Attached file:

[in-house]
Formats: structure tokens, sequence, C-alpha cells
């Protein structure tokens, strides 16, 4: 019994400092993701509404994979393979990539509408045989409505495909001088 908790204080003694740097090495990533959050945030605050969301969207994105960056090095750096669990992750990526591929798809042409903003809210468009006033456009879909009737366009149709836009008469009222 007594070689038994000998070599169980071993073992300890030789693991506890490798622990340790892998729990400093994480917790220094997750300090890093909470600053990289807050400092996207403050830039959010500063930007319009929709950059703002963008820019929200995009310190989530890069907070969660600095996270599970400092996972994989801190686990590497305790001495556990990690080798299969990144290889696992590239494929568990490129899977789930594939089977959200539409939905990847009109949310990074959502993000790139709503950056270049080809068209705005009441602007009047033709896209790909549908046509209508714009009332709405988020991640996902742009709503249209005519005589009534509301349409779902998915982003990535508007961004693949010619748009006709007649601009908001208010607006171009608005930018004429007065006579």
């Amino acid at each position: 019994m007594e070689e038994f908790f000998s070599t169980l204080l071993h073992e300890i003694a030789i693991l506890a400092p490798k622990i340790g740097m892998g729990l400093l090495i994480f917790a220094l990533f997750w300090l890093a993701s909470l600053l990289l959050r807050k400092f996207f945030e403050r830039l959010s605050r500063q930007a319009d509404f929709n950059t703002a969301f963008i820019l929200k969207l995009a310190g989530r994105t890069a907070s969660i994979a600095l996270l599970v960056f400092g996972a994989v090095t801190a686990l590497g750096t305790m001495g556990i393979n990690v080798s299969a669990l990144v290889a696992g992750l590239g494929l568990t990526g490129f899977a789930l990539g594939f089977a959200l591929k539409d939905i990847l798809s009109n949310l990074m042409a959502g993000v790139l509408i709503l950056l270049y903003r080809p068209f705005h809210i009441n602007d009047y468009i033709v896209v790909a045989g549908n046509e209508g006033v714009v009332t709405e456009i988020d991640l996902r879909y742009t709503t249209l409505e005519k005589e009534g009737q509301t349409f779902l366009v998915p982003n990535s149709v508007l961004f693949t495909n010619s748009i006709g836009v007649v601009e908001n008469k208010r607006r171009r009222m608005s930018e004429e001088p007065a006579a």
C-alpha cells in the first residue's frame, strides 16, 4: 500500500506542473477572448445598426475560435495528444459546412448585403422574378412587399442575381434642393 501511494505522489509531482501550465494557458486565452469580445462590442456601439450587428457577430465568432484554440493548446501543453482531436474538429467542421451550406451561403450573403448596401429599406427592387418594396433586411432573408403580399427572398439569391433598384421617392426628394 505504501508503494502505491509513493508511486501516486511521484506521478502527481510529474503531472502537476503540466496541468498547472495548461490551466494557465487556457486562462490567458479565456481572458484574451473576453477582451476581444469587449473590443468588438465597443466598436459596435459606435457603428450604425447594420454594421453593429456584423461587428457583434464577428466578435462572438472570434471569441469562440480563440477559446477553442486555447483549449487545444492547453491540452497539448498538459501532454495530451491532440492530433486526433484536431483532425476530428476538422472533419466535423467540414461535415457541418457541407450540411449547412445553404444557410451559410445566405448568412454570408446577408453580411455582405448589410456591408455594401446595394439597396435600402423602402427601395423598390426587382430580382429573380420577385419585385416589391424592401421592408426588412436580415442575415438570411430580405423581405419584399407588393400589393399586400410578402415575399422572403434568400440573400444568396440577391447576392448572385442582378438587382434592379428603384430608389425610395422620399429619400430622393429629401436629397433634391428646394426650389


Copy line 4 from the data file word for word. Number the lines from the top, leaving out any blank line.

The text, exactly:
């Amino acid at each position: 019994m007594e070689e038994f908790f000998s070599t169980l204080l071993h073992e300890i003694a030789i693991l506890a400092p490798k622990i340790g740097m892998g729990l400093l090495i994480f917790a220094l990533f997750w300090l890093a993701s909470l600053l990289l959050r807050k400092f996207f945030e403050r830039l959010s605050r500063q930007a319009d509404f929709n950059t703002a969301f963008i820019l929200k969207l995009a310190g989530r994105t890069a907070s969660i994979a600095l996270l599970v960056f400092g996972a994989v090095t801190a686990l590497g750096t305790m001495g556990i393979n990690v080798s299969a669990l990144v290889a696992g992750l590239g494929l568990t990526g490129f899977a789930l990539g594939f089977a959200l591929k539409d939905i990847l798809s009109n949310l990074m042409a959502g993000v790139l509408i709503l950056l270049y903003r080809p068209f705005h809210i009441n602007d009047y468009i033709v896209v790909a045989g549908n046509e209508g006033v714009v009332t709405e456009i988020d991640l996902r879909y742009t709503t249209l409505e005519k005589e009534g009737q509301t349409f779902l366009v998915p982003n990535s149709v508007l961004f693949t495909n010619s748009i006709g836009v007649v601009e908001n008469k208010r607006r171009r009222m608005s930018e004429e001088p007065a006579a």